Today, however, it’s been announced that Mitchells & Butlers FD Karim Naffah has resigned from his post after a hedging exercise went terribly wrong for the pub group.
And when I say ‘wrong’, I mean wrong to the tune of £274m.
Mitchells & Butlers partially got screwed by timing. In July 2007, it was in final negotiations with the banks to put in place a financial package for the proposed JV with investment company R20. Hedges were placed on interest rates and inflation rates.
According to Mitchells & Butlers, this was a “fundamental requirement of the banks to underwrite the junior debt facility and to achieve the appropriate ratings from the rating agencies on the senior debt”.
It couldn’t have happened at a worse time. By late July, debt market conditions had deteriorated, forcing the banks to withdraw the credit-approved debt terms. Mitchells & Butlers and R20 were left with hedge instruments in place and a transaction they couldn’t fund.
It was thought the transaction could still be undertaken if the original debt levels were scaled back. A REIT structure was considered but then the credit crunch worsened, scuttling the plans.
Recent instability across global markets has meant the mark-to-market deficit on the hedges has blown out. . Mitchells & Butlers says it was decided that “maintaining the hedge position to utilise in a property-based transaction, which was now highly unlikely to occur in the near future, became a risk that could no longer be justified despite the challenge of exiting in an illiquid market”.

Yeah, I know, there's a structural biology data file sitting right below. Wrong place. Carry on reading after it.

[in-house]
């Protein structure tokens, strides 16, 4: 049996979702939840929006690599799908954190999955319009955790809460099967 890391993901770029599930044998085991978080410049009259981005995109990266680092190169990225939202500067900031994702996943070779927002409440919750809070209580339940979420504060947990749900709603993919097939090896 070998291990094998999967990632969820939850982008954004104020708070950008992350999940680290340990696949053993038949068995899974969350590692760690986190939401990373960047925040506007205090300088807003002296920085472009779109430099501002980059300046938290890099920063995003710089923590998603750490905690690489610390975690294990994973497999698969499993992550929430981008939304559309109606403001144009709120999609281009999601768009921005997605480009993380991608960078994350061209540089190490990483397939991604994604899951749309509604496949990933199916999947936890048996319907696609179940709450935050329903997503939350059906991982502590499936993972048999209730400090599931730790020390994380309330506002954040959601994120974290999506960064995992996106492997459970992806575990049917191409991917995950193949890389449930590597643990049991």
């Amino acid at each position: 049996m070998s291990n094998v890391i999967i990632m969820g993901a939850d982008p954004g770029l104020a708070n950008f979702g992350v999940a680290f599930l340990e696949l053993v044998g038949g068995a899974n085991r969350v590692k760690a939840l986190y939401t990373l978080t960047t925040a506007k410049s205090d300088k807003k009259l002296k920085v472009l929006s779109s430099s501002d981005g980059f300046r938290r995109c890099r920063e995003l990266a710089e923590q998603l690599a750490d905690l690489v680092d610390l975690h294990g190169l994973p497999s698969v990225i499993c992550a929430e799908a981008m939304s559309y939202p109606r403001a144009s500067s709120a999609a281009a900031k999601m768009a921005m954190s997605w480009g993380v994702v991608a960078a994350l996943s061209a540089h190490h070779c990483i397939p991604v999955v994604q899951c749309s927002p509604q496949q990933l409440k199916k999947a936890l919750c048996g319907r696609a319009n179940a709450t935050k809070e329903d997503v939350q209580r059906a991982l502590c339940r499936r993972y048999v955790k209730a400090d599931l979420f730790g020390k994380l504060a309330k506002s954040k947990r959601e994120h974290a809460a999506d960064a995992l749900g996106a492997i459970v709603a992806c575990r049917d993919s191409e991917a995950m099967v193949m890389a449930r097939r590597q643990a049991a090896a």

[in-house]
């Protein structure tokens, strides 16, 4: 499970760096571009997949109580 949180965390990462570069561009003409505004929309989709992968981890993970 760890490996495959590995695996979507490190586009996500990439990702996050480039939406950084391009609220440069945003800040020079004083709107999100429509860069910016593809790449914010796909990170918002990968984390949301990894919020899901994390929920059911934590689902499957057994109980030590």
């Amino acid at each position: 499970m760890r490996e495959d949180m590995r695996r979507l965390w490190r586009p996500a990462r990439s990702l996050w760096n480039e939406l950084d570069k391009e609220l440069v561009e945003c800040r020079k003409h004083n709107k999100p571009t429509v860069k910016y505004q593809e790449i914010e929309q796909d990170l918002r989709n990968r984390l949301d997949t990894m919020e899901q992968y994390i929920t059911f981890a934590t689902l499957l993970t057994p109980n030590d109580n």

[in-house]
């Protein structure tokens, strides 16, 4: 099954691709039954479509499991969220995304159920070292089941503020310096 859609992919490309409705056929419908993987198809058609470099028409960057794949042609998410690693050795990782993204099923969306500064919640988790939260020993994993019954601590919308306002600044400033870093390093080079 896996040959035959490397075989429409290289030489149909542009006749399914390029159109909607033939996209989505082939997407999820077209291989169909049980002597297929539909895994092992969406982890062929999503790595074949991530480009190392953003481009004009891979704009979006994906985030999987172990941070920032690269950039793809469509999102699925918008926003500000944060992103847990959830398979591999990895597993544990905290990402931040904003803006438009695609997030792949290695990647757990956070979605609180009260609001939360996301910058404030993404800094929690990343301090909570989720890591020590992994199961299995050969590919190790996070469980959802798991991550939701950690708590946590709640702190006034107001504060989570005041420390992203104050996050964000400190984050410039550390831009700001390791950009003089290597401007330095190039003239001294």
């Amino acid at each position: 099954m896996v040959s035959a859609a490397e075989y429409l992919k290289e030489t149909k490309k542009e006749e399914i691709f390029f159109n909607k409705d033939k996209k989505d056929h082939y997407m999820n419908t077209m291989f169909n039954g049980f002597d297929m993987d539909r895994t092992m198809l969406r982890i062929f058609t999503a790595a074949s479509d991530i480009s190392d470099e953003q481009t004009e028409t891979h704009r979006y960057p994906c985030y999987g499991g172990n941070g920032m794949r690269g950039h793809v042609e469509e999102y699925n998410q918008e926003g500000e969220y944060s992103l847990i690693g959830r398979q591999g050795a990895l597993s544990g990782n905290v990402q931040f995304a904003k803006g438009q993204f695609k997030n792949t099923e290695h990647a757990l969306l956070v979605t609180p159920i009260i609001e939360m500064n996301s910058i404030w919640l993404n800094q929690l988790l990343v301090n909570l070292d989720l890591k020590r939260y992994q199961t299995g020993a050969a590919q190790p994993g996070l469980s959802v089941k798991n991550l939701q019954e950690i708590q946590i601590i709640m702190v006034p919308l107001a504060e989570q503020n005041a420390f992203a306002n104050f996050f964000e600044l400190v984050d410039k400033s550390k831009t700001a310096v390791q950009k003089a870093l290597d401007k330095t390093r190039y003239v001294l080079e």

The inflation hedges and the interest rate swaps no longer required have been terminated at a cost of £274m after tax. A bank facility will fund the settlement of the hedges while the additional debt cost will mean post tax earnings will be slashed by approximately £13m in the current financial year.
Mitchells & Butlers has been at pains to point out that no one acted rashly here. The company says: “Management, supported by advisers and the board, acted professionally and diligently in the preparation of the financial package for the proposed joint venture with R20 and the subsequent retention of the hedge, but fell victim to the global credit crunch which began in the midst of the final execution of the transaction.”
There is a big ‘but’ here. The loss of so much cash meant someone had to go and that someone was Naffah. Mitchells & Butlers CEO Tim Clarke also tendered his resignation but it was declined. All directors will forego their 2007 bonuses.